UK Gambling Commission Sets Out New White Paper Rules

May 1, 2024
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​​​​​​​The UK’s Gambling Commission has announced a series of rule changes, including opt-in marketing of gambling products, a five-second minimum on most casino games and what it calls “light-touch financial vulnerability checks”.
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The UK’s Gambling Commission has announced a series of rule changes, including opt-in marketing of gambling products, a five-second minimum on most casino games and what it calls “light-touch financial vulnerability checks”.

The changes will take effect in four stages starting in August and will be in full effect by February 2025, the commission said today (May 1).

Licensees will need to obtain opt-in, not opt-out, permission from consumers on both choice of online gambling products and methods of communication, the regulator said in a press release.

The regulator said it will also conduct a six-month pilot programme of financial risk assessments, “aimed at preventing cases where customers were able to spend large amounts in short spaces of time without any checks resulting in significant gambling harm”.

It will refine the data-sharing process before the checks are rolled out in live situations, the commission said.

The announcement of planned changes comes just over a year since the introduction of the UK’s white paper, which outlined the government’s policies on gambling.

In an apparent concession to a flood of complaints from horseracing bettors, the commission said it will review results of the financial risk assessment pilot and decide whether permanent rules are needed, “but this will not be done until the data-sharing is frictionless for the vast majority of customers who are checked”.

But it also plans to introduce light-touch financial vulnerability checks, the regulator wrote.

The financial risk checks for online players will seek to determine through publicly available information whether gamblers are subject to bankruptcy orders or have a history of unpaid debts.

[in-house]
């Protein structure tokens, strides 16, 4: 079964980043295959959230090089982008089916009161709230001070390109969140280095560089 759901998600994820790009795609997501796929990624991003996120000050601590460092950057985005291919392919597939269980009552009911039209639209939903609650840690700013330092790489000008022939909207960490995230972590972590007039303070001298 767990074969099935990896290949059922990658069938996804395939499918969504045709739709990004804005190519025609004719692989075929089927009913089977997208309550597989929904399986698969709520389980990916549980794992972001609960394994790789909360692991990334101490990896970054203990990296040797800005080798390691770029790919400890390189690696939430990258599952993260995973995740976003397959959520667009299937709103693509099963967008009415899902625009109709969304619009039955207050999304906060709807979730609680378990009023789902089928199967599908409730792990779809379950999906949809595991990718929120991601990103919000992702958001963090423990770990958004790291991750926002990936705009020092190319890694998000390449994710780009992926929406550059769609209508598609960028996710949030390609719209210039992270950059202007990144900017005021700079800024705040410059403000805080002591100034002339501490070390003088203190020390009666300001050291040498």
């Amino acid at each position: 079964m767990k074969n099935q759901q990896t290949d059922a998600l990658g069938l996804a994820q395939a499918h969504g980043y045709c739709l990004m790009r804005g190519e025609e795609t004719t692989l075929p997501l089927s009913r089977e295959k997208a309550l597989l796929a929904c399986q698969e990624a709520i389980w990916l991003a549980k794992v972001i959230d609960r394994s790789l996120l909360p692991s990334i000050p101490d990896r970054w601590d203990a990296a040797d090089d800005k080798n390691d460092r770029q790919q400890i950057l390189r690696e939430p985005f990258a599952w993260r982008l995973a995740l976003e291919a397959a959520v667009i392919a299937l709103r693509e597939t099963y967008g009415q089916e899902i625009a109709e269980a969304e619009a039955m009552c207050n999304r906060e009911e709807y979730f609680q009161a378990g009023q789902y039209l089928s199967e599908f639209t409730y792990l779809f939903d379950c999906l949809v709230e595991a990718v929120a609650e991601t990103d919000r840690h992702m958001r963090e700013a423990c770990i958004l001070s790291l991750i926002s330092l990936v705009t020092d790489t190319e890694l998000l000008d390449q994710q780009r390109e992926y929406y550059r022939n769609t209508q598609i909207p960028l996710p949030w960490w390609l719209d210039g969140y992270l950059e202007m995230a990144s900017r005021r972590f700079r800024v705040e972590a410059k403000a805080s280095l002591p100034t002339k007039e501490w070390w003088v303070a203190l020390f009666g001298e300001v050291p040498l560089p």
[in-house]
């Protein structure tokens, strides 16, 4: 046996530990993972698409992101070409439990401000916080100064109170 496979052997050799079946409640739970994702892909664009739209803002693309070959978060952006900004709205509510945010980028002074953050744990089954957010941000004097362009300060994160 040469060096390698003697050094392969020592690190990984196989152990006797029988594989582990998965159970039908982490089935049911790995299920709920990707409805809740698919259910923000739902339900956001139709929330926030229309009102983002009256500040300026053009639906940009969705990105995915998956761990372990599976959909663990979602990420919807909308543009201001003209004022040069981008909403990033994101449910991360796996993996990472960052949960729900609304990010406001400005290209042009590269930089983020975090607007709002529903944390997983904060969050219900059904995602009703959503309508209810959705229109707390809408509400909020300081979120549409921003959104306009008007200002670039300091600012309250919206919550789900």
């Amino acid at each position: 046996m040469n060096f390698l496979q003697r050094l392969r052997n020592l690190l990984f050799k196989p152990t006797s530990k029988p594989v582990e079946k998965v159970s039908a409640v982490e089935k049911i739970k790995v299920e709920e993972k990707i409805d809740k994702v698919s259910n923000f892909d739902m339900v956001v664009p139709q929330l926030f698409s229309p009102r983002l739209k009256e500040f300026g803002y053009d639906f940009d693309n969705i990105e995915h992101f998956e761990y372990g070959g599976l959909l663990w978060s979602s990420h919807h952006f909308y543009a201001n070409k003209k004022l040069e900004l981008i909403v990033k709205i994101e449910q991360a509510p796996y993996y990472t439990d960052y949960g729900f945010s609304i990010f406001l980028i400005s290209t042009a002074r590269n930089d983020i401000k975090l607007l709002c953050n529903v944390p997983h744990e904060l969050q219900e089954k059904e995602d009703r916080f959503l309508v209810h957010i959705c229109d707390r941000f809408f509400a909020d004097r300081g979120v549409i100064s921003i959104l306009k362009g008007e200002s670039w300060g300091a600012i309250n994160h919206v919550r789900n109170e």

The checks will start initially on August 30 at a net deposit of £500 per month, then reduce to £150 a month from February 28, the regulator said.

The financial risk assessments are meant to “assess risk of harm of gambling in the context of the financial circumstances of the highest spending online accounts” and will start with a pilot programme that will not be done in a live environment, the commission said.

Also this morning, industry trade group the Betting and Gaming Council (BGC) has announced a new “Industry Code on Customer Checks”, which introduces new voluntary rules for assessing the financial health of operators’ highest spending customers.

The code sets rules around what operators should do when customer spend exceeds £5,000 in a single month or £25,000 in 12-month rolling period.

Only those spending more than £25,000 will need to supply documentation to prove they can afford their gambling, the BGC said.

“Today’s announcement of an interim code on customer checks is a major step forward, and will help ensure that we can continue to protect those at risk of gambling harm without penalising ordinary punters,” said culture secretary Lucy Frazer.

“Over recent months we have been listening carefully to the views of industry, horseracing, campaigners, charities and ordinary punters. We are committed to a balanced approach, which respects the personal freedom of the many millions of people who gamble without issue, while protecting people from the potentially destructive impact of gambling addiction,” she said.

Other changes announced by the Gambling Commission today include game design changes meant to reduce speed and intensity of play.

New rules will extend bans on autoplay or features which give the illusion of control such as “turbo” play or “slam stops”.

It will ban “false win” features that include celebrations of returns less than or equal to the player’s stake.  

Also banned are designs which facilitate simultaneous play of multiple forms of gambling, such as blackjack and roulette at the same time.

Spin speeds of less than five seconds are banned, with an exclusion for peer-to-peer poker.

These changes take effect on January 17, 2025, along with the consumer opt-in rules for gambling products and marketing channels, the regulator said.

From August 30, all gambling venues will need to check IDs of anyone who appears under the age of 25, rather than 21 as at present.

Andrew Rhodes, the commission’s chief executive, said the regulator has listened and responded to a range of views and “we have made changes while still ensuring that we deliver meaningful protections”. 

“We are also pleased to be taking forward a pilot of financial risk assessments and data collection, which together will ensure that we can make informed decisions about how these assessments can be implemented in a way that supports both consumer freedom and protections,” he said.  

“We have to get the balance right between protecting people from the potentially life-ruining effects of gambling-related harm and respecting the freedom of adults to engage in an activity that the vast majority do so without experiencing harm,” Rhodes said.

The full response to a series of consultations will be posted by the Gambling Commission later today.

The BGC said it was working with the commission on a second code to address when anti-money laundering checks should trigger requests for documentation.

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